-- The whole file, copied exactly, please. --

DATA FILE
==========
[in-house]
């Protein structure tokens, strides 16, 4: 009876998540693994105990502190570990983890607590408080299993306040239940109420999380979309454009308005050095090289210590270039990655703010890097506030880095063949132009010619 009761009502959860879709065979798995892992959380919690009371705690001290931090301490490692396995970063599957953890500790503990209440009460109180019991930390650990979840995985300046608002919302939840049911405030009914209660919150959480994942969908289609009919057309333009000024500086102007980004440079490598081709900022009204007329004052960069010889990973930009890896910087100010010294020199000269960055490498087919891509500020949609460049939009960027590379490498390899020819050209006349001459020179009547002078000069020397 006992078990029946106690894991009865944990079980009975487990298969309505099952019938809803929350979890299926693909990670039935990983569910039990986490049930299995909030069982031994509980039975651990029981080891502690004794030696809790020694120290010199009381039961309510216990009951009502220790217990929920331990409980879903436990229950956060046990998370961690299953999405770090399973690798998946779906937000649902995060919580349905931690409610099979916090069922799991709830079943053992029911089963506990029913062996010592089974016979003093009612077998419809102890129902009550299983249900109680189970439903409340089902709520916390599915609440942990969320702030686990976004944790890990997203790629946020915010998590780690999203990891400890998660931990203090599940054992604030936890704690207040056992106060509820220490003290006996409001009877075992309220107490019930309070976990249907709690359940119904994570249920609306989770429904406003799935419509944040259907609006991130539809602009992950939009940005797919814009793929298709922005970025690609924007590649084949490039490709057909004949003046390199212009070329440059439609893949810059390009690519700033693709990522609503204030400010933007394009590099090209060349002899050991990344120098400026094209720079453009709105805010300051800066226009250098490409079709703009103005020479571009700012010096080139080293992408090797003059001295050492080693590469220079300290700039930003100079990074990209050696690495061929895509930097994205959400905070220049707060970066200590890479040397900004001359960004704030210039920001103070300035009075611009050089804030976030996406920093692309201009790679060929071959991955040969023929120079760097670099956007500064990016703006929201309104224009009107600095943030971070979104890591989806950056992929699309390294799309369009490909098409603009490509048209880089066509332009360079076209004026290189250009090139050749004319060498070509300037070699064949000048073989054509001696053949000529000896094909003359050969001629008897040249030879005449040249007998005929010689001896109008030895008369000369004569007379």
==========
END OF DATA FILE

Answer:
[in-house]
């Protein structure tokens, strides 16, 4: 009876998540693994105990502190570990983890607590408080299993306040239940109420999380979309454009308005050095090289210590270039990655703010890097506030880095063949132009010619 009761009502959860879709065979798995892992959380919690009371705690001290931090301490490692396995970063599957953890500790503990209440009460109180019991930390650990979840995985300046608002919302939840049911405030009914209660919150959480994942969908289609009919057309333009000024500086102007980004440079490598081709900022009204007329004052960069010889990973930009890896910087100010010294020199000269960055490498087919891509500020949609460049939009960027590379490498390899020819050209006349001459020179009547002078000069020397 006992078990029946106690894991009865944990079980009975487990298969309505099952019938809803929350979890299926693909990670039935990983569910039990986490049930299995909030069982031994509980039975651990029981080891502690004794030696809790020694120290010199009381039961309510216990009951009502220790217990929920331990409980879903436990229950956060046990998370961690299953999405770090399973690798998946779906937000649902995060919580349905931690409610099979916090069922799991709830079943053992029911089963506990029913062996010592089974016979003093009612077998419809102890129902009550299983249900109680189970439903409340089902709520916390599915609440942990969320702030686990976004944790890990997203790629946020915010998590780690999203990891400890998660931990203090599940054992604030936890704690207040056992106060509820220490003290006996409001009877075992309220107490019930309070976990249907709690359940119904994570249920609306989770429904406003799935419509944040259907609006991130539809602009992950939009940005797919814009793929298709922005970025690609924007590649084949490039490709057909004949003046390199212009070329440059439609893949810059390009690519700033693709990522609503204030400010933007394009590099090209060349002899050991990344120098400026094209720079453009709105805010300051800066226009250098490409079709703009103005020479571009700012010096080139080293992408090797003059001295050492080693590469220079300290700039930003100079990074990209050696690495061929895509930097994205959400905070220049707060970066200590890479040397900004001359960004704030210039920001103070300035009075611009050089804030976030996406920093692309201009790679060929071959991955040969023929120079760097670099956007500064990016703006929201309104224009009107600095943030971070979104890591989806950056992929699309390294799309369009490909098409603009490509048209880089066509332009360079076209004026290189250009090139050749004319060498070509300037070699064949000048073989054509001696053949000529000896094909003359050969001629008897040249030879005449040249007998005929010689001896109008030895008369000369004569007379």